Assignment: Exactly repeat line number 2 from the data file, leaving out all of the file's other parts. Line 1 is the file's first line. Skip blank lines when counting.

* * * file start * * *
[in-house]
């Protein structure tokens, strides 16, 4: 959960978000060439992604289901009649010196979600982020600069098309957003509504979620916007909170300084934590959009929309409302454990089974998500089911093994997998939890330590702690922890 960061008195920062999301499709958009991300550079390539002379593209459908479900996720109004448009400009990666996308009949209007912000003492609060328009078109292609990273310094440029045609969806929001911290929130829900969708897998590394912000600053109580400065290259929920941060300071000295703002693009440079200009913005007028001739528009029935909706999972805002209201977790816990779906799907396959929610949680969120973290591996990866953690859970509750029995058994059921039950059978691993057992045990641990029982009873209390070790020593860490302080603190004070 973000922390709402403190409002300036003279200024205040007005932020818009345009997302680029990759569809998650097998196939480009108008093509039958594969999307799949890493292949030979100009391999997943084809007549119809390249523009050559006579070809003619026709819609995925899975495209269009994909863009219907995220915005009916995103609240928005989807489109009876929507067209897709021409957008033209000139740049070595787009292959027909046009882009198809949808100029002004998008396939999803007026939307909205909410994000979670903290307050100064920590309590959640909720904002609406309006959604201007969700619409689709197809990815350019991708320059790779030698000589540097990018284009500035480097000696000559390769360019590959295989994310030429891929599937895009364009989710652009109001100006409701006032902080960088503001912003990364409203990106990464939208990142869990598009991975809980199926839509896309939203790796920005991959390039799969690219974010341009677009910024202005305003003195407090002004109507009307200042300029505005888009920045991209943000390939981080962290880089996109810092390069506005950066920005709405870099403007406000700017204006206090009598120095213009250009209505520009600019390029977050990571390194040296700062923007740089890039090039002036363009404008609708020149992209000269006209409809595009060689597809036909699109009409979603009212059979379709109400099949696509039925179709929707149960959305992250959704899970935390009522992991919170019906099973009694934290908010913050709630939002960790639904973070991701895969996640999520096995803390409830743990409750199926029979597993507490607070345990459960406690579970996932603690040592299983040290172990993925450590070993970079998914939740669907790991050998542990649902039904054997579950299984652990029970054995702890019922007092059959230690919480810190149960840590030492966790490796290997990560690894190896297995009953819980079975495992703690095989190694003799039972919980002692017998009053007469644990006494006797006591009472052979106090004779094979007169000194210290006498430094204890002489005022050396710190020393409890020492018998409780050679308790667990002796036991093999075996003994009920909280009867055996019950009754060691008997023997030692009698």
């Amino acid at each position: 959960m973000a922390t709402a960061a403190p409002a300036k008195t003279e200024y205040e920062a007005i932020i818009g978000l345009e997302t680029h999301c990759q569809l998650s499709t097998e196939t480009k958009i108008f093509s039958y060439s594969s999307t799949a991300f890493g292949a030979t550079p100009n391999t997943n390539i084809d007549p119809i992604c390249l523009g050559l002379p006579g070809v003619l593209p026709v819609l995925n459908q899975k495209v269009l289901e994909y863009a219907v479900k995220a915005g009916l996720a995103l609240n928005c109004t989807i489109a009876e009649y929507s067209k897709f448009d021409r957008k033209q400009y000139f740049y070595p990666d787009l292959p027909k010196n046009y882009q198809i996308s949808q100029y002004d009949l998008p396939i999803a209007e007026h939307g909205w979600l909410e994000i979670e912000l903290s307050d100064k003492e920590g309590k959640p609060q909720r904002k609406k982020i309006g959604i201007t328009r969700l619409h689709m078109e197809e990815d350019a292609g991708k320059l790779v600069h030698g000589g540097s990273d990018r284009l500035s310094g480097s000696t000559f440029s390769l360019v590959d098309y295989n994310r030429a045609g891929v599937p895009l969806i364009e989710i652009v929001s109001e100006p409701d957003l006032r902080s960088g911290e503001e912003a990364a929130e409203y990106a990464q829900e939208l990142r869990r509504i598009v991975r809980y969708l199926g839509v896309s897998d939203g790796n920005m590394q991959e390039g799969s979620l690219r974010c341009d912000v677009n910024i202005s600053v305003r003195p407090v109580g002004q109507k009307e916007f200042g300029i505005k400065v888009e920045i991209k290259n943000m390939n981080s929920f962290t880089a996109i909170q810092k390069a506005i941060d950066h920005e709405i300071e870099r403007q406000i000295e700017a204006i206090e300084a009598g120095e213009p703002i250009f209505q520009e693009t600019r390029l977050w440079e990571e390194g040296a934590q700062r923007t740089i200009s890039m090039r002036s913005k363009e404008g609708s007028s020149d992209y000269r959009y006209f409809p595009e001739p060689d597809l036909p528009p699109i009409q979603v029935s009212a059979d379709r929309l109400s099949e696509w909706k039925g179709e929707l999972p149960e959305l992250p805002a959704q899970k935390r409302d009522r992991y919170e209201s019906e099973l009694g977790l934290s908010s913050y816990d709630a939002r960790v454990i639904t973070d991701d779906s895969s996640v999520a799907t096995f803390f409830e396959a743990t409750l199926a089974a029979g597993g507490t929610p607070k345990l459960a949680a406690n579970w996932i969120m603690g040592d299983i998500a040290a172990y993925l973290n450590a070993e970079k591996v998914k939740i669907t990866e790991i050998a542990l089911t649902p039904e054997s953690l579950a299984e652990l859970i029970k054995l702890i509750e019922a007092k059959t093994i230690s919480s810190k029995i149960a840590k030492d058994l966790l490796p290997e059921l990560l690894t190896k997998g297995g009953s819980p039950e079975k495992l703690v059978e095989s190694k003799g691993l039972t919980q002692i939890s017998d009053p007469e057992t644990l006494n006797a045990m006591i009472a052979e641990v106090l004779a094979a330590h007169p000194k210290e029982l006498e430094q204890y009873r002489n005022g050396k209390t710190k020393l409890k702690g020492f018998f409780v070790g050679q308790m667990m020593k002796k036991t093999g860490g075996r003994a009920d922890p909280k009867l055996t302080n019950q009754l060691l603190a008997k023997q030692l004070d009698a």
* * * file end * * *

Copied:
């Protein structure tokens, strides 16, 4: 959960978000060439992604289901009649010196979600982020600069098309957003509504979620916007909170300084934590959009929309409302454990089974998500089911093994997998939890330590702690922890 960061008195920062999301499709958009991300550079390539002379593209459908479900996720109004448009400009990666996308009949209007912000003492609060328009078109292609990273310094440029045609969806929001911290929130829900969708897998590394912000600053109580400065290259929920941060300071000295703002693009440079200009913005007028001739528009029935909706999972805002209201977790816990779906799907396959929610949680969120973290591996990866953690859970509750029995058994059921039950059978691993057992045990641990029982009873209390070790020593860490302080603190004070 973000922390709402403190409002300036003279200024205040007005932020818009345009997302680029990759569809998650097998196939480009108008093509039958594969999307799949890493292949030979100009391999997943084809007549119809390249523009050559006579070809003619026709819609995925899975495209269009994909863009219907995220915005009916995103609240928005989807489109009876929507067209897709021409957008033209000139740049070595787009292959027909046009882009198809949808100029002004998008396939999803007026939307909205909410994000979670903290307050100064920590309590959640909720904002609406309006959604201007969700619409689709197809990815350019991708320059790779030698000589540097990018284009500035480097000696000559390769360019590959295989994310030429891929599937895009364009989710652009109001100006409701006032902080960088503001912003990364409203990106990464939208990142869990598009991975809980199926839509896309939203790796920005991959390039799969690219974010341009677009910024202005305003003195407090002004109507009307200042300029505005888009920045991209943000390939981080962290880089996109810092390069506005950066920005709405870099403007406000700017204006206090009598120095213009250009209505520009600019390029977050990571390194040296700062923007740089890039090039002036363009404008609708020149992209000269006209409809595009060689597809036909699109009409979603009212059979379709109400099949696509039925179709929707149960959305992250959704899970935390009522992991919170019906099973009694934290908010913050709630939002960790639904973070991701895969996640999520096995803390409830743990409750199926029979597993507490607070345990459960406690579970996932603690040592299983040290172990993925450590070993970079998914939740669907790991050998542990649902039904054997579950299984652990029970054995702890019922007092059959230690919480810190149960840590030492966790490796290997990560690894190896297995009953819980079975495992703690095989190694003799039972919980002692017998009053007469644990006494006797006591009472052979106090004779094979007169000194210290006498430094204890002489005022050396710190020393409890020492018998409780050679308790667990002796036991093999075996003994009920909280009867055996019950009754060691008997023997030692009698």